As the Episcopal Church begins its General Convention in Anaheim, California, many are waiting for the besieged denomination to begin anew conversations around gay bishops and other matters of sexuality as the march toward marriage equality continues to heat up [see comic below this post].
But, right out of the box, Episcopal Presiding Bishop Katharine Jefferts Schori is showing she’s able to create shockwaves of her own. In her opening statement to the General Convention, Rev. Schori took a shot one at of the sacred cows of many Protestant believers—individual salvation:
The overarching connection in all of these crises has to do with the great Western heresy—that we can be saved as individuals, that any of us alone can be in right relationship with God. It’s caricatured in some quarters by insisting that salvation depends on reciting a specific verbal formula about Jesus. That individualist focus is a form of idolatry, for it puts me and my words in the place that only God can occupy, at the center of existence, as the ground of being. That heresy is one reason for the theme of this Convention.
The crises Rev. Schori refers to are more far reaching than the church’s own battles over gay bishops and acceptance of gays and lesbians in the pew. She looks even deeper into the problems of the human race and names the sin of rampant individualism as the cause of most of the world’s problems, from environmental disasters to economic meltdown.
I said that this crisis has several elements related to that heretical and individualistic understanding. We’ve touched on one—how we keep this earth, meant to be a gift to all God’s creatures. The financial condition of the nations right now is another element. The sins of a few have wreaked havoc with the lives of many, as greed and dishonesty have destroyed livelihoods, educational possibilities, care for the aged, and multiple forms of creativity—and that’s just the aftermath of Ponzi schemes for which a handful will go to jail. If we want to be faithful, we need to be continually rediscovering that my needs are not the only significant ones. […] We are our siblings’ knowers and their keepers, and we cannot be known without them—we have no meaning, no true existence in isolation. We shall indeed die as we forget or ignore that reality.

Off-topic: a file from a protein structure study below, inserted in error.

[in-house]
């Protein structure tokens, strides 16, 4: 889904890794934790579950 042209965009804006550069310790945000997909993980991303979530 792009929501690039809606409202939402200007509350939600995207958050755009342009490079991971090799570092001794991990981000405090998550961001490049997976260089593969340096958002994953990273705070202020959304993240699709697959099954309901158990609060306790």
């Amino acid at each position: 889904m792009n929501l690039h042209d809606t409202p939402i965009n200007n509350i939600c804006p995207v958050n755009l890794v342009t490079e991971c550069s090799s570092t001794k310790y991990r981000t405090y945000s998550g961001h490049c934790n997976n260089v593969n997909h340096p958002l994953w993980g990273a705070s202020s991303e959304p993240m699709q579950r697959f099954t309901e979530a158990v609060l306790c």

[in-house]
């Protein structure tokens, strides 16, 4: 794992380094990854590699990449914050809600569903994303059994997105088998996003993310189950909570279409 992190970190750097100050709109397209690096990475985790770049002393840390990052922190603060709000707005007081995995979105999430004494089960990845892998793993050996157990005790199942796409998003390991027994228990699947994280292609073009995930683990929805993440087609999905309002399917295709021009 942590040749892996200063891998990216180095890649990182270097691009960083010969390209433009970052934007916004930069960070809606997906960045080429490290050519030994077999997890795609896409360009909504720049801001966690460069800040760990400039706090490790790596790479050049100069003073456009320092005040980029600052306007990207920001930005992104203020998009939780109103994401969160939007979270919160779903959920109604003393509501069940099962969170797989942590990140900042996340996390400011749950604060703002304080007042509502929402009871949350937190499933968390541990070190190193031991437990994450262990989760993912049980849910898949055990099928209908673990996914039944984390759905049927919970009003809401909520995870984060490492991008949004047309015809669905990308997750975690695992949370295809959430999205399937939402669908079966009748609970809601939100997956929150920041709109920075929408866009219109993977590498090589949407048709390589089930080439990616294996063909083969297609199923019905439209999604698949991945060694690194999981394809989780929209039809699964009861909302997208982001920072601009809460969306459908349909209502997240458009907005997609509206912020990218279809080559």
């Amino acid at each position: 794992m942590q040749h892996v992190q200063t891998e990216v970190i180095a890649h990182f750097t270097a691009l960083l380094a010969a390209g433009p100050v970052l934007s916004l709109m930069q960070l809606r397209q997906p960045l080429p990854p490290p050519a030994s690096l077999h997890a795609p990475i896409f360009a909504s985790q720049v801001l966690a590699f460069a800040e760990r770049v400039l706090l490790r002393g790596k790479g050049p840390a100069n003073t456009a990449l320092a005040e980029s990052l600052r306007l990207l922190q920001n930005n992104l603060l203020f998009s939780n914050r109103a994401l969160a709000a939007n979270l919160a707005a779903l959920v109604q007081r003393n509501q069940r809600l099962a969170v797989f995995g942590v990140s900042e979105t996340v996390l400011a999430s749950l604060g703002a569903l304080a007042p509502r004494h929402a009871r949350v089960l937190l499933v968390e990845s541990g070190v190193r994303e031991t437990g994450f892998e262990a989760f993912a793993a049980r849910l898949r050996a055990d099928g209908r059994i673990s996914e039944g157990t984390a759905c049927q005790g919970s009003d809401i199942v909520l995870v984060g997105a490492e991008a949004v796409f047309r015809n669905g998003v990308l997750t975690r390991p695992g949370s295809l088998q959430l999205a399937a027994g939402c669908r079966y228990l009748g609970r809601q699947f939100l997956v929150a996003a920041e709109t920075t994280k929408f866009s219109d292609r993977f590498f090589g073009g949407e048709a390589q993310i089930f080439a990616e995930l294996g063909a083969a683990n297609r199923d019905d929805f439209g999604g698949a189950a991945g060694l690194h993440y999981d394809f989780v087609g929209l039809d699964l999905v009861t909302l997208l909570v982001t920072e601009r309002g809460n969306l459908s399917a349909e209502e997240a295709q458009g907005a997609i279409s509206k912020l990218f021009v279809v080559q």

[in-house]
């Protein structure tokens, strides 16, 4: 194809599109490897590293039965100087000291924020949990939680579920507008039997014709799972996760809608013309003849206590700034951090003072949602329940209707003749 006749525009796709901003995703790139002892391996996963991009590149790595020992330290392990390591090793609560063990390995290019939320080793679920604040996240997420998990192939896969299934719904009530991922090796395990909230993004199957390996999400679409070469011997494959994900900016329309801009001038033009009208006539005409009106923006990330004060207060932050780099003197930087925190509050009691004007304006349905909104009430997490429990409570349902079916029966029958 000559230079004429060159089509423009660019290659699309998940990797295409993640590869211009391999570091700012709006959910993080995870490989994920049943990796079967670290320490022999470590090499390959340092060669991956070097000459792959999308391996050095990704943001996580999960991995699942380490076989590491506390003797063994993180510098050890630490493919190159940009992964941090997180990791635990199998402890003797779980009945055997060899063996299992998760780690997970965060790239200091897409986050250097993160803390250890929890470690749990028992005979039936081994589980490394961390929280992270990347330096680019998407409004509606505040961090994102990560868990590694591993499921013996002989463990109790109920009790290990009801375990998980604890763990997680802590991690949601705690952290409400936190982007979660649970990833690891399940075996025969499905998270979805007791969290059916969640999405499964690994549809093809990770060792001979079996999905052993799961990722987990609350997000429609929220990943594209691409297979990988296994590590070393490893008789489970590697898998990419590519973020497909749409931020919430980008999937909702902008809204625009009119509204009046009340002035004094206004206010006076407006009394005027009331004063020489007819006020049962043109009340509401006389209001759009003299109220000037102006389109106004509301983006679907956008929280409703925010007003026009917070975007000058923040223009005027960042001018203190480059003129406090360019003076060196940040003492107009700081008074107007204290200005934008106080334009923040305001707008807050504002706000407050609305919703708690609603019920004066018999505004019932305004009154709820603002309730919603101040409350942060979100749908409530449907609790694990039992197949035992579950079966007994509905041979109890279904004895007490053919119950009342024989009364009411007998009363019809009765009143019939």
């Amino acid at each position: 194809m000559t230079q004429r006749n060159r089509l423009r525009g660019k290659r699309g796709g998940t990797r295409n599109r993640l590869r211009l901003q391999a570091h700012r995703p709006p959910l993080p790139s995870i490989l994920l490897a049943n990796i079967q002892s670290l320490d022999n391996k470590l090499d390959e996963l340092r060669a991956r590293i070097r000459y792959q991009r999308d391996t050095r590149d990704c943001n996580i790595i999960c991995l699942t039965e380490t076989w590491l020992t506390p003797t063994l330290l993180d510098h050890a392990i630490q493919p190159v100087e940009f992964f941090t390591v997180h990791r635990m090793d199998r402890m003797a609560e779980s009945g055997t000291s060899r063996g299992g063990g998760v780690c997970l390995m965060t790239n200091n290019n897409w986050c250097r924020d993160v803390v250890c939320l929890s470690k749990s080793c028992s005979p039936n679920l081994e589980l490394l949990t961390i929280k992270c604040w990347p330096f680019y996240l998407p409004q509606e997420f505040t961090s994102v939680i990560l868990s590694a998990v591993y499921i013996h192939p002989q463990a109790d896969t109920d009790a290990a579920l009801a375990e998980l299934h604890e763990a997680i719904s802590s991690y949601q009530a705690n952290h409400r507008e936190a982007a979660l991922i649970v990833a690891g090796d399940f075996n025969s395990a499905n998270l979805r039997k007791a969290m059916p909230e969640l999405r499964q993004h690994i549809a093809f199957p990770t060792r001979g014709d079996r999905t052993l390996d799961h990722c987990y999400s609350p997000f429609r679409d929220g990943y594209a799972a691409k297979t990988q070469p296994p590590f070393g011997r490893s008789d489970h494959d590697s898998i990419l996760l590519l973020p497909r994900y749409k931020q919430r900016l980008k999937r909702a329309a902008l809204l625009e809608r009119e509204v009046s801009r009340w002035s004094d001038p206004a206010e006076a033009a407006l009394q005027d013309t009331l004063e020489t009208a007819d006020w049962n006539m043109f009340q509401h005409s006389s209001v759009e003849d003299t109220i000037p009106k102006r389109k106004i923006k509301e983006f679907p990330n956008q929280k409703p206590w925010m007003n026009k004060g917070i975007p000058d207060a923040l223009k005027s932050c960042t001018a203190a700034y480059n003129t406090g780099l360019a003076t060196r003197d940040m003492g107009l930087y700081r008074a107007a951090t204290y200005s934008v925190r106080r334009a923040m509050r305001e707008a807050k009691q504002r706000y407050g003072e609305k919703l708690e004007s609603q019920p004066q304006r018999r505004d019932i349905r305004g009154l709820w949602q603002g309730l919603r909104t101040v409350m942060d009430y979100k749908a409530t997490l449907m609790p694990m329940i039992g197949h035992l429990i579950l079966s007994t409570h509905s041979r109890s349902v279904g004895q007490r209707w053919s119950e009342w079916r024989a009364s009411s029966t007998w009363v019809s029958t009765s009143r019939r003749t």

The speech has already raised eyebrows at more conservative Christian news sites like the Christian Post and One News Now that fretted over her dismissal of “the sinner’s prayer of repentance.” The accompanying “poll” (I hesitate to use poll in an unqualified way since the poll is so obviously one-sided in its available responses) brand Rev. Schori the true heretic.
I give Rev. Schori high marks for the direction of her speech. As one raised in the Southern Baptist church I was taught that individual salvation was like cleanliness—it was as close to godliness as we could get. If we “get right with God” in our hearts and minds, then that’s really all that is required for salvation and righteousness. As I’ve progressed in age, I’ve come to see what kind of havoc that can wreak on a society. Those who believe “once saved, always saved” have too often been the purveyors of much evil in the world. They’ve got their salvation and nothing can take it away, so they think nothing of cheating, stealing, lying, or even killing—sometimes in the name of their savior.
Rev. Schori’s amazing opening words to her flock call us from this insidious practice and rightly names it for what it is—heresy and idolatry. Focusing only on our own needs—with perhaps scraps and crumbs thrown to “the least of these”—has produced a selfish church preaching a variety of individualistic messages of prosperity, moral superiority, or feel-good sermons about godly self-esteem.
I hope not just the Episcopal Church, with all its problems, but every church will hear and heed Rev. Schori’s brave words—we are each other’s keepers and if we forget that, it will surely be the demise of us all.